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Classical music has a serious communication problem

Until state-funded arts organisations like the Royal Opera House can advertise their work to people who don’t already love their art form, they will never attract broader audiences.

Performers onstage during Terry Gilliam's production of Berlioz's "Benvenuto Cellini" at the English National Opera. Photo: Richard Hubert Smith
Performers onstage during Terry Gilliam's production of Berlioz's "Benvenuto Cellini" at the English National Opera. Photo: Richard Hubert Smith

It’s pointless arguing with Harriet Harman’s assertion in a speech yesterday that state-funded arts organisations like the Royal Opera House should work harder to ensure a representative slice of the taxpaying populace is experiencing their wares. But that didn’t stop the classical music establishment having a good go. Sections of it, at least, were frothing defensively by mid-afternoon. One of the central planks in their counter-argument was that opera and classical music simply can’t be elitist or patrician because state subsidies keep ticket prices low. Right. Sure. So it’s just a cosy coincidence that the Royal Opera House is generally populated by well-manicured and educated white folk. . .

This week, in fact, the Royal Opera House will again open its doors to a group of homeless people. They’re not in the foyers and bars, but on the stage, performing in a production of Poulenc’s Dialogue of the Carmelites conducted by Simon Rattle. Next month the Royal Opera’s orchestra and chorus will join the communities who live around its production hub in Thurrock for a performance of Verdi’s Requiem. Engagement and “the public good” are priorities for even the most grandiose of arts institutions like never before. So why is the opera audience proving so stubbornly socially stagnant? I’d point at least one finger in the direction of an unlikely villain that has never really been properly dragged into the elitism debate: the total ineffectualness and inappropriateness of large-scale classical music advertising.  

Two years ago the British-Egyptian actor Fadi Elsayed claimed he’d never seen an advert for opera, ballet or classical music in London, a comment to which I responded with the facetious retort that he should have gone to Specsavers. But looking back, I can see exactly why Elsayed said what he did. The only instrumental ensemble in London with the financial clout to enjoy a sizeable brand presence on the Tube is the London Symphony Orchestra. But you can forgive Elsayed for thinking their ads – featuring unrecognisable individuals dribbling speech-bubble pleasantries under the industry-speak acronym “LSO” – were promoting a low-interest bank account.

Ads for opera range from the totally unfathomable – as in English National Opera’s recent poster for its Cosí fan tutte which won’t tell you a thing if you don’t know the opera (or, even, if you don’t know that opera is live theatre in which characters sing out their feelings with beauty and rawness over a live orchestra) – to the borderline conceited – as in the Royal Opera’s pre-Christmas poster for Carmen emblazoned with a strapline that was both smart-arse and vague while also managing to give the story’s ending away (presumably born of a belief that the three million people who use the tube really should be familiar with the narrative layout of Bizet’s opéra comique).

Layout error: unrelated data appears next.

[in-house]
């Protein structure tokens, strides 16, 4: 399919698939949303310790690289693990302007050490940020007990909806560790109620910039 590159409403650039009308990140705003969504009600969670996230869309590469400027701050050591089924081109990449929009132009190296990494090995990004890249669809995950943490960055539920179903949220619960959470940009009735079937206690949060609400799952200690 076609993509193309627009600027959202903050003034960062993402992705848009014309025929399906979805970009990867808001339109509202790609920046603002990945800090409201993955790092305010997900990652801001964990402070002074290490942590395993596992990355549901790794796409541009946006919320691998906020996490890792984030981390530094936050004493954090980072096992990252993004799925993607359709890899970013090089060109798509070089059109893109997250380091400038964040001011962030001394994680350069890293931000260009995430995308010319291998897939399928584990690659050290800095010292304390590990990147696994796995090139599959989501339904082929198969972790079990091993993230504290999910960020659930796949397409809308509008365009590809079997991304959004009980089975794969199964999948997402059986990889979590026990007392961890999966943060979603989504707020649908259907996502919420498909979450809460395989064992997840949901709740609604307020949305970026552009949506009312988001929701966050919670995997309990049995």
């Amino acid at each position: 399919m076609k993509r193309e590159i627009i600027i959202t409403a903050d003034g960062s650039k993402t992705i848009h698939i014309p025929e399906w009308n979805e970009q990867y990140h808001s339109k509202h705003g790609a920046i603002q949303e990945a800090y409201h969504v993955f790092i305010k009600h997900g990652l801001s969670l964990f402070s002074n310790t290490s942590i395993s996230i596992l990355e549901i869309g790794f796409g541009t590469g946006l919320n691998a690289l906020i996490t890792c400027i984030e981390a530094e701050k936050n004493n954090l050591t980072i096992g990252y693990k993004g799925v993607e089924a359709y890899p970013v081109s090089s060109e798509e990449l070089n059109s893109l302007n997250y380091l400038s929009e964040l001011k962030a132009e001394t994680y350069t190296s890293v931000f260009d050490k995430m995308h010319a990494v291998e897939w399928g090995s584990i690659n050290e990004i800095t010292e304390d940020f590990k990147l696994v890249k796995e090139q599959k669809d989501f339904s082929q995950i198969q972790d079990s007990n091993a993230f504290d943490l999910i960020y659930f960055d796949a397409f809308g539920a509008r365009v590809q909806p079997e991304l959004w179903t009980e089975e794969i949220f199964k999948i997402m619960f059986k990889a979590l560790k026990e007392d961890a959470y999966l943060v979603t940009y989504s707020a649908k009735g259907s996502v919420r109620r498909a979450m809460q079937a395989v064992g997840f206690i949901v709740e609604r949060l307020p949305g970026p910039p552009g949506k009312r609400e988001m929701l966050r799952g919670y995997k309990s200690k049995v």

What opera needs is a new audience intake, people who aren’t on the mailing list and don’t have the CDs at home. These are the people to whom mass-media advertising should be attuned – the eight million in London who won’t think “ah yes, Terry Gilliam directing Berlioz’s outlandish and traditionally maligned Benvenuto Cellini, that’s bound to be interesting” because they don’t know who Berlioz or even Terry Gilliam are. But that’s what too much opera advertising does. It follows the industry’s favourite communicative norm: conceived by people who already love the art form for people who already love the art form.

In his speech to the Association of British Orchestras conference in January, the journalist Paul Morley urged the classical music industry to embrace its radical brilliance and begin to take pride in the fact that its offering is arguably more thrilling, shocking, emotionally overwhelming and (if you want it to be) intellectually nourishing than a lot of the other stuff on stage in the UK. Instead of endlessly telling people that they can now wear jeans to watch opera – wow! – we should be picking up Morley’s mantle and attempting to communicate what a poleaxing experience that opera can be. In the cutthroat world of big-city advertising, any attempt to achieve “cut-through” needs to be unpredictable, shocking, or possessed of some sort of compelling micro-narrative. Put the raw ingredients of any opera in front of the creative bods charged with making insurance companies and airlines appear so rhapsodically tantalising on tube ads, and they’d have a field day.

As hard as it might be to stomach for those of us who believe in the universal power of the art form, if we think opera’s audience in London is representative of the city’s populace then we’re living in a parallel universe (or maybe Kensington and Chelsea). Arts education and artistic relevance – not marketing – will ensure opera thrives in this country in the future (things look pretty good for the latter, not so much for the former). But in the meantime, our state-subsidised orchestras and opera companies must start telling the public that they have the capacity to move, scare and pin them to their seats whatever their current level of understanding. Only then will we persuade more taxpayers to reap the extraordinary rewards of the tiny investment that’s made on their behalf.